After all, you're surrounded by a group of deranged people who believe something false, insist on continuing to believe it even against the evidence you've provided, and are banding together against you.  They'll probably be inclined to kill you as a heretic.

      The conformists can easily be led by bad, dangerous people -- and so of course it's uncomfortable dissenting.

      Read pp. 1-7 of Krugman's _The Great Unraveling_ (available from Google Books). NOW.

      by neroden on Sat Jan 22, 2011 at 04:38:57 PM PST

      [ Parent ]

  •  I did a version of Asch's experiment with kids. (7+ / 0-)

    I made large cards like the one you show and went to art classes in elementary private schools, including Montessori and Quaker schools.  I told the kids that I was doing an experiment on how we see things and asked them to put their answers on an answer sheet.  But most of the sheets had previously been "filled out" implicitly by kids at other schools, approximating the confederates without causing public stress to the kids.  I also had some controls in each class by giving them completely blank answer sheets. The teacher was in on it and we all had a discussion afterwards about conformity.

    Yeah, the conformity rate was pretty high.  I didn't have enough subjects to see whether particular educational approaches produced greater or lesser conformity.

  •  Yay, social psychology! (6+ / 0-)

    Conformity is fascinating.  One thread in many studies is that people will often prefer to risk possible death than embrace probable embarrassment.

    Soon on DK4: Chit Cheat and Undisputed Facts!
    Daily Kos has the same main ingredient as Soylent Green!

    by Seneca Doane on Sat Jan 22, 2011 at 04:20:40 PM PST

  •  Great diary--Let us not forget about misdirection (8+ / 0-)

    A lot of people get misdirected and fail to see what is front of their faces.

    If anyone hasn't seen the gorilla in the basketball video, check it out. I was totally fooled by it. You are told to count the times the basketball is passed, so you do. Then when you watch the video again, you realize a guy in a gorilla suit is walking between the players and you never saw him. A guy in a gorilla suit just walking around and you never saw it!

    Our current media too often counts the passes and almost always misses the gorilla in the room. Not surprising that people who are not in the media get equally misdirected, especially when it allows them to ignore that cognitive dissonance you referred to.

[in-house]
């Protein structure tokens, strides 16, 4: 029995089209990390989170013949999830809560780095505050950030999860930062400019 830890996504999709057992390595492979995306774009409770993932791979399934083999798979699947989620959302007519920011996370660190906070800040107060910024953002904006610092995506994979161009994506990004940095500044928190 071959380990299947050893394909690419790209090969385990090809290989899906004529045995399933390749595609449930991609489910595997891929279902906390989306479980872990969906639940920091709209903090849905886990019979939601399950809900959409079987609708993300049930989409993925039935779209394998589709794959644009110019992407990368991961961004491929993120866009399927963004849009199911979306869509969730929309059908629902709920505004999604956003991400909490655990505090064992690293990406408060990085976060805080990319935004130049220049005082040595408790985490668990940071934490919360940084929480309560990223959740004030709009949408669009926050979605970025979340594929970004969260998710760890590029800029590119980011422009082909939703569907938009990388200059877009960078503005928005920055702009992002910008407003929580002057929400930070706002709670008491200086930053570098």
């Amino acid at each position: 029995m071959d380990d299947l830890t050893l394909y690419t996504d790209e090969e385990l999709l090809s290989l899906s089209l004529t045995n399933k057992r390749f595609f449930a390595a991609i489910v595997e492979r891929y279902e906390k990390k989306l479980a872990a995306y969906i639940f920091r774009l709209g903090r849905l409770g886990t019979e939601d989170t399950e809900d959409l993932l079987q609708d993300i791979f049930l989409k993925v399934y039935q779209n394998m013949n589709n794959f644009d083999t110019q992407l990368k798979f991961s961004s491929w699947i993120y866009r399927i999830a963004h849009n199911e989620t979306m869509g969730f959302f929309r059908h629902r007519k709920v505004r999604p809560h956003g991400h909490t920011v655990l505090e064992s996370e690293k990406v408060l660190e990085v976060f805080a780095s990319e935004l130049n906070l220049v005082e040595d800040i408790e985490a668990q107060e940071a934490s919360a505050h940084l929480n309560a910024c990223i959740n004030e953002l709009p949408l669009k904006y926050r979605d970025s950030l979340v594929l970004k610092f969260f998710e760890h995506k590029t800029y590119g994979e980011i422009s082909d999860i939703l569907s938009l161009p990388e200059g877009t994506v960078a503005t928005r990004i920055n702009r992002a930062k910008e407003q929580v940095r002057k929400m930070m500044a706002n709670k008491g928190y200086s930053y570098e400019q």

We need training for gorilla spotting is what.

    Outside of a book, a dog is a man's best friend. Inside of a book it's too dark to read. Groucho Marx

    by marketgeek on Sat Jan 22, 2011 at 04:33:20 PM PST

  •  Wow. Julie this is wonderful~! (5+ / 0-)

    The Center Cannot Hold - Rekindling the Radical Imagination March 21, 2010

       The final plenary at the 2010 LEFT FORUM conference in New York features Francis Fox Piven, Brian Jones, Arundhati Roy and Noam Chomsky. The presentation begins with a memorial for the beloved historian, Howard Zinn, and proceeds to the theme of the 2010 conference: "The Center Cannot Hold - Rekindling the Radical Imagination."

    You might enjoy this as it speaks to those who seek truth w/o the need to "belong" and I so do love them.

    The entire program can been seen here:

    Rekindling the Radical Imagination - Piven, Jones, Roy & Chomsky

    "It's hell to pay when the fiddler stops." ~Leonard Cohen

    by Annalize5 on Sat Jan 22, 2011 at 05:05:55 PM PST

  •  Society Rewards Conformity (1+ / 0-)
    Recommended by:

    You can discuss this in an academic circumstance, but that is a relatively small timespan.

    In a business situation I would actually argue B could very well be the "right" answer to give, depending on the company's preference.

    I use to be a man, who would stand firmly by line C, but I've since learned to accept that line B will have to do.

    Even here on dkos, you'll see incorrect or incomplete information asserted in diaries, some of which appear on the rec list.

    If you wish to advance inside the dkos bubble, you should probably just tip and rec the diary.  Writing a diary contrary to the conventional wisdom is likely to result in a series a flaming comments.

    The age of enlightenment is over.  We no longer seek truth, but rather quest for consensus.

    Who am I to teach someone any different?  Moral flexibility has become a prerequisite in our society.  I may disagree with my son's teacher, but for his sake I advise him to adjust his strategy to achieve  harmony.